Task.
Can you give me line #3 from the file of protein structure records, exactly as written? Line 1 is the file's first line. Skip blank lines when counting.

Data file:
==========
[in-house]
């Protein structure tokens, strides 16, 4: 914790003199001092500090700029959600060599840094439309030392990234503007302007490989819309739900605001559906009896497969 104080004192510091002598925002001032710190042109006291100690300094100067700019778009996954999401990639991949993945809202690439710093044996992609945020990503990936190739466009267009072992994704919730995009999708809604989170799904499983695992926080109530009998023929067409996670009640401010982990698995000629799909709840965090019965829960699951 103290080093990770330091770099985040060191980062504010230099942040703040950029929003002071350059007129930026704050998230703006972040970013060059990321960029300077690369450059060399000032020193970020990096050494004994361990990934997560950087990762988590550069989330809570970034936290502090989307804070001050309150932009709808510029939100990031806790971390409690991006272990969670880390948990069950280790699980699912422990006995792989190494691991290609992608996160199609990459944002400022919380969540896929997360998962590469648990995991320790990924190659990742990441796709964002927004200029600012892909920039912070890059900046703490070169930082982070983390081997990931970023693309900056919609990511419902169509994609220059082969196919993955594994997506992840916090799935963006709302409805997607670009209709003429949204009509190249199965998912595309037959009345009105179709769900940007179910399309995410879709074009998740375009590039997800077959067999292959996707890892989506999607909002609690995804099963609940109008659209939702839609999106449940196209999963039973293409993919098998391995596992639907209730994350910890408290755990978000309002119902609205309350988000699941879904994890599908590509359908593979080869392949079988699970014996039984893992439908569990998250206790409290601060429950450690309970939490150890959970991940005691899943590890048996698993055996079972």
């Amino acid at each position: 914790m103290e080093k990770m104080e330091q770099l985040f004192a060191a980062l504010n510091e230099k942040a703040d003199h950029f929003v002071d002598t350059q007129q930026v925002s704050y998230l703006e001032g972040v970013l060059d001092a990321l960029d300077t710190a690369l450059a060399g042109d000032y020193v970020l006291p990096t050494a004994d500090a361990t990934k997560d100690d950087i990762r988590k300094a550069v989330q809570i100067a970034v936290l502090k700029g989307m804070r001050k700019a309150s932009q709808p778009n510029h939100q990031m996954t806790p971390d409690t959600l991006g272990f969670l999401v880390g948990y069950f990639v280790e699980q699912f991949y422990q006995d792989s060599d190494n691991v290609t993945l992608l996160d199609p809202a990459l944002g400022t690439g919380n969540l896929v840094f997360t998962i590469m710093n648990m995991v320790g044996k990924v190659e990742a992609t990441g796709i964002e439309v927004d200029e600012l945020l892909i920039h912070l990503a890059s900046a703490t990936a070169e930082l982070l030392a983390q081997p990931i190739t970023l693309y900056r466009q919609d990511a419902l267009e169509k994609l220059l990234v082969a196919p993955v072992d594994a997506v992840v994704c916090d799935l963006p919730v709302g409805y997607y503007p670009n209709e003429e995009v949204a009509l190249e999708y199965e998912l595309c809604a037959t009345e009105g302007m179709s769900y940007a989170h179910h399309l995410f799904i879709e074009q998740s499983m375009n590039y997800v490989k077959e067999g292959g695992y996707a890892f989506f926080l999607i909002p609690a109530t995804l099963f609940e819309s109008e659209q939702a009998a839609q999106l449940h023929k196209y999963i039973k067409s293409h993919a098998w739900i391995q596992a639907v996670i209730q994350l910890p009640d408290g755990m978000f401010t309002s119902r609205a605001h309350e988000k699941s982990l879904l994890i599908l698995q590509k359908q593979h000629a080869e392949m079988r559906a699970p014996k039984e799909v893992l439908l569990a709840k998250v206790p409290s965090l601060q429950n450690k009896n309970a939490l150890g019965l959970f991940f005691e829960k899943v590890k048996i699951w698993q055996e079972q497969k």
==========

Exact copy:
């Amino acid at each position: 914790m103290e080093k990770m104080e330091q770099l985040f004192a060191a980062l504010n510091e230099k942040a703040d003199h950029f929003v002071d002598t350059q007129q930026v925002s704050y998230l703006e001032g972040v970013l060059d001092a990321l960029d300077t710190a690369l450059a060399g042109d000032y020193v970020l006291p990096t050494a004994d500090a361990t990934k997560d100690d950087i990762r988590k300094a550069v989330q809570i100067a970034v936290l502090k700029g989307m804070r001050k700019a309150s932009q709808p778009n510029h939100q990031m996954t806790p971390d409690t959600l991006g272990f969670l999401v880390g948990y069950f990639v280790e699980q699912f991949y422990q006995d792989s060599d190494n691991v290609t993945l992608l996160d199609p809202a990459l944002g400022t690439g919380n969540l896929v840094f997360t998962i590469m710093n648990m995991v320790g044996k990924v190659e990742a992609t990441g796709i964002e439309v927004d200029e600012l945020l892909i920039h912070l990503a890059s900046a703490t990936a070169e930082l982070l030392a983390q081997p990931i190739t970023l693309y900056r466009q919609d990511a419902l267009e169509k994609l220059l990234v082969a196919p993955v072992d594994a997506v992840v994704c916090d799935l963006p919730v709302g409805y997607y503007p670009n209709e003429e995009v949204a009509l190249e999708y199965e998912l595309c809604a037959t009345e009105g302007m179709s769900y940007a989170h179910h399309l995410f799904i879709e074009q998740s499983m375009n590039y997800v490989k077959e067999g292959g695992y996707a890892f989506f926080l999607i909002p609690a109530t995804l099963f609940e819309s109008e659209q939702a009998a839609q999106l449940h023929k196209y999963i039973k067409s293409h993919a098998w739900i391995q596992a639907v996670i209730q994350l910890p009640d408290g755990m978000f401010t309002s119902r609205a605001h309350e988000k699941s982990l879904l994890i599908l698995q590509k359908q593979h000629a080869e392949m079988r559906a699970p014996k039984e799909v893992l439908l569990a709840k998250v206790p409290s965090l601060q429950n450690k009896n309970a939490l150890g019965l959970f991940f005691e829960k899943v590890k048996i699951w698993q055996e079972q497969k």